Scientific article| Volume 34, ISSUE 3, P504-508, March 2009

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Community-Acquired Methicillin-Resistant Staphylococcus aureus Infections of the Hand: Prevalence and Timeliness of Treatment


      The prevalence of community-acquired methicillin-resistant Staphylococcus aureus (ca-MRSA) appears to be increasing, but the timeliness of appropriate antibiotic delivery is often delayed. We retrospectively reviewed the prevalence of ca-MRSA infections in an urban setting, time from presentation to the hospital to appropriate antibiotic delivery, and differences in length of stay between the ca-MRSA and non-MRSA hand infections.


      We retrospectively reviewed all visits for hand infection cases to the emergency room of an urban academic medical center over a 12-month period. A formal hand infection algorithm was used in the treatment of each patient. All patients with culture-positive hand infections were included for evaluation. Infections determined to be nosocomial or not community-acquired were excluded. Patient demographics, laboratory studies, culture results, antibiotic delivery, and length of stay data were collected.


      A total of 85 patients (55 male) with an average age of 39 years met the inclusion criteria. The overall prevalence rate of ca-MRSA hand infections was 55%. The average time to appropriate antibiotic delivery for ca-MRSA infection was 12 hours, versus 2.64 hours for non-MRSA hand infections (p > .5). The average length of stay was 4.0 days for ca-MRSA infections and 3.5 days for non-MRSA infections (p > .05). Univariate and multivariate analysis identified intravenous drug abuse and a serum white blood cell count of >8.7 as independent risk factors for ca-MRSA hand infections.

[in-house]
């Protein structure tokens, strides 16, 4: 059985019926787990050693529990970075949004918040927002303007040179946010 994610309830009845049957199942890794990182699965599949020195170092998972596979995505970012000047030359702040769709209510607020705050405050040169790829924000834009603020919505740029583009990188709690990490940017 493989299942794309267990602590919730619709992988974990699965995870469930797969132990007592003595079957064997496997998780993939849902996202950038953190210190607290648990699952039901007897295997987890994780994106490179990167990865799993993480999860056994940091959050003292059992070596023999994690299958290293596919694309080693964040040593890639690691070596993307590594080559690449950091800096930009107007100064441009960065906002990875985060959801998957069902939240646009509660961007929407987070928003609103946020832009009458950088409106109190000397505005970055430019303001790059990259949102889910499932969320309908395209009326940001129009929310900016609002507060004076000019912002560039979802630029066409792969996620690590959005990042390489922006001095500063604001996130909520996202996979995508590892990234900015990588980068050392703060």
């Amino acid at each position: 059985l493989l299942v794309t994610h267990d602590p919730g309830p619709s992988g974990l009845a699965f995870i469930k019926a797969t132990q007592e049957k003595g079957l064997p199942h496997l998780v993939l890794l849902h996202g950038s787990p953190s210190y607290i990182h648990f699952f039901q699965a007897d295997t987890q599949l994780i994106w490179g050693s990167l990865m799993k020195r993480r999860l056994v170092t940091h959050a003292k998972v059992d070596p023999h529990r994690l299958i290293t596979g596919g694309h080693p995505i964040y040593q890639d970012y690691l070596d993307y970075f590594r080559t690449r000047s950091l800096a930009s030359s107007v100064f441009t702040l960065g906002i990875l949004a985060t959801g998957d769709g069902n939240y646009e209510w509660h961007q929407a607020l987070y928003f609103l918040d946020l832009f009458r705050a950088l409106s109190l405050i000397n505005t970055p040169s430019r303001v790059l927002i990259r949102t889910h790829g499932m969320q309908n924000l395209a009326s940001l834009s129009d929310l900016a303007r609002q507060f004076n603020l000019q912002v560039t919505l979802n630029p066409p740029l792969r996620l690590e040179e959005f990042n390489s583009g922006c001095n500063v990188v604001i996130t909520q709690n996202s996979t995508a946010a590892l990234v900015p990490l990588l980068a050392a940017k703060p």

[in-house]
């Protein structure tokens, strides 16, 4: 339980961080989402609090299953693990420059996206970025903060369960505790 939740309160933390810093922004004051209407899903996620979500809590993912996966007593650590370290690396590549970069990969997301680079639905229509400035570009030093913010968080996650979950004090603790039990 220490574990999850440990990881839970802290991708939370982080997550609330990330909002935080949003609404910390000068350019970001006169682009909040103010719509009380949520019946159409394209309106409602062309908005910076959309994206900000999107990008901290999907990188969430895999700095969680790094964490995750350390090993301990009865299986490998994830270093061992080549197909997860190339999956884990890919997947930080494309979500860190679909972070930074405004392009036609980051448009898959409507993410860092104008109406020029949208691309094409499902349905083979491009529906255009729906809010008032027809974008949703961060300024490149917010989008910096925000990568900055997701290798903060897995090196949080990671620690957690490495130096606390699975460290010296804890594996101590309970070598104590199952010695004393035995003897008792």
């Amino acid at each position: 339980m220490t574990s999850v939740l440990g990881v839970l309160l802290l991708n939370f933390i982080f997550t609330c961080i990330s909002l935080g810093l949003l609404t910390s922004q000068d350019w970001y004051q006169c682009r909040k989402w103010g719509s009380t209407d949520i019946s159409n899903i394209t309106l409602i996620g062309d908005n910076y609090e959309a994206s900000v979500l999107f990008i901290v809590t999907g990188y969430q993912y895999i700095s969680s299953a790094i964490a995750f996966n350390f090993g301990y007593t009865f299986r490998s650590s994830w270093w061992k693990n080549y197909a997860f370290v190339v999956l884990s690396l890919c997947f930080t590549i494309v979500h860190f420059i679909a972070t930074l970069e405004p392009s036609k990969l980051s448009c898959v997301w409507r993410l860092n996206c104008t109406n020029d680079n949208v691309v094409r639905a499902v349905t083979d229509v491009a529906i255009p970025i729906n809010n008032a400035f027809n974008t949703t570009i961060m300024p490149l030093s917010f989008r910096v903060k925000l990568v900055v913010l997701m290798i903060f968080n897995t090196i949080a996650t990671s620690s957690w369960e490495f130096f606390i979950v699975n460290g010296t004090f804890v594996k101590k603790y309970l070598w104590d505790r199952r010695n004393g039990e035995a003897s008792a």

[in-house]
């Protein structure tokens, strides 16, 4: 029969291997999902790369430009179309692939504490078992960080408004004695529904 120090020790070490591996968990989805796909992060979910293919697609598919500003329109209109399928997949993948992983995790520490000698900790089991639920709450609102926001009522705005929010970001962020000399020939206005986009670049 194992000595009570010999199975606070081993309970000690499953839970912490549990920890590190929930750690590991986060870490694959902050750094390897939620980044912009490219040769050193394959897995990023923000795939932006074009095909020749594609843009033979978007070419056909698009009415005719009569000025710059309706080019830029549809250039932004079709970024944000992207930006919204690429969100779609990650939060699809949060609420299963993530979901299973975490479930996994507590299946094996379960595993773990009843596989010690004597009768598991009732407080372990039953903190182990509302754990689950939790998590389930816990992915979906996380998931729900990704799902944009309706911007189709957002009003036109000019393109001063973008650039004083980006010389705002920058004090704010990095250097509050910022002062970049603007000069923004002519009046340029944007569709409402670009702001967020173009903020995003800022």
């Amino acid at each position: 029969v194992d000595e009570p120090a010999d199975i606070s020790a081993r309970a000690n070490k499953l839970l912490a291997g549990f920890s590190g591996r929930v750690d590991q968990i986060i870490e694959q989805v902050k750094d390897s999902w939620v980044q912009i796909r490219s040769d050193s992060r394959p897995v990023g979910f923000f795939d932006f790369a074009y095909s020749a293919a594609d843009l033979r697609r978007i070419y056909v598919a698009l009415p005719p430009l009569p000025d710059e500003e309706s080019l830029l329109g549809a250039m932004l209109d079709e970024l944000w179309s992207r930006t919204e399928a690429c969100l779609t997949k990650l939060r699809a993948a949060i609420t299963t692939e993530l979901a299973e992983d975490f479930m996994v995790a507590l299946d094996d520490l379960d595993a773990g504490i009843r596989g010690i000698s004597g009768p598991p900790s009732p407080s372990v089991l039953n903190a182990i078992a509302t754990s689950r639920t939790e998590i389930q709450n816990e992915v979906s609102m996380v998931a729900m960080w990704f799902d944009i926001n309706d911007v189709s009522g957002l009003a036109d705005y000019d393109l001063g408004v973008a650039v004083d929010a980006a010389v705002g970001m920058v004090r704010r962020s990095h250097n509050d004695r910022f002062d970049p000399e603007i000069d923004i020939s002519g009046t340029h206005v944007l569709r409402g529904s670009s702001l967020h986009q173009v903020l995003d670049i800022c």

Community-acquired methicillin-resistant S. aureus infections of the hand continue to increase in urban settings. With the use of a formal hand infection treatment algorithm, we did not identify a statistical difference in appropriate antibiotic delivery time and length of stay between ca-MRSA and non-MRSA hand infections.

      Type of study/level of evidence

      Prognostic IV.

      Key words

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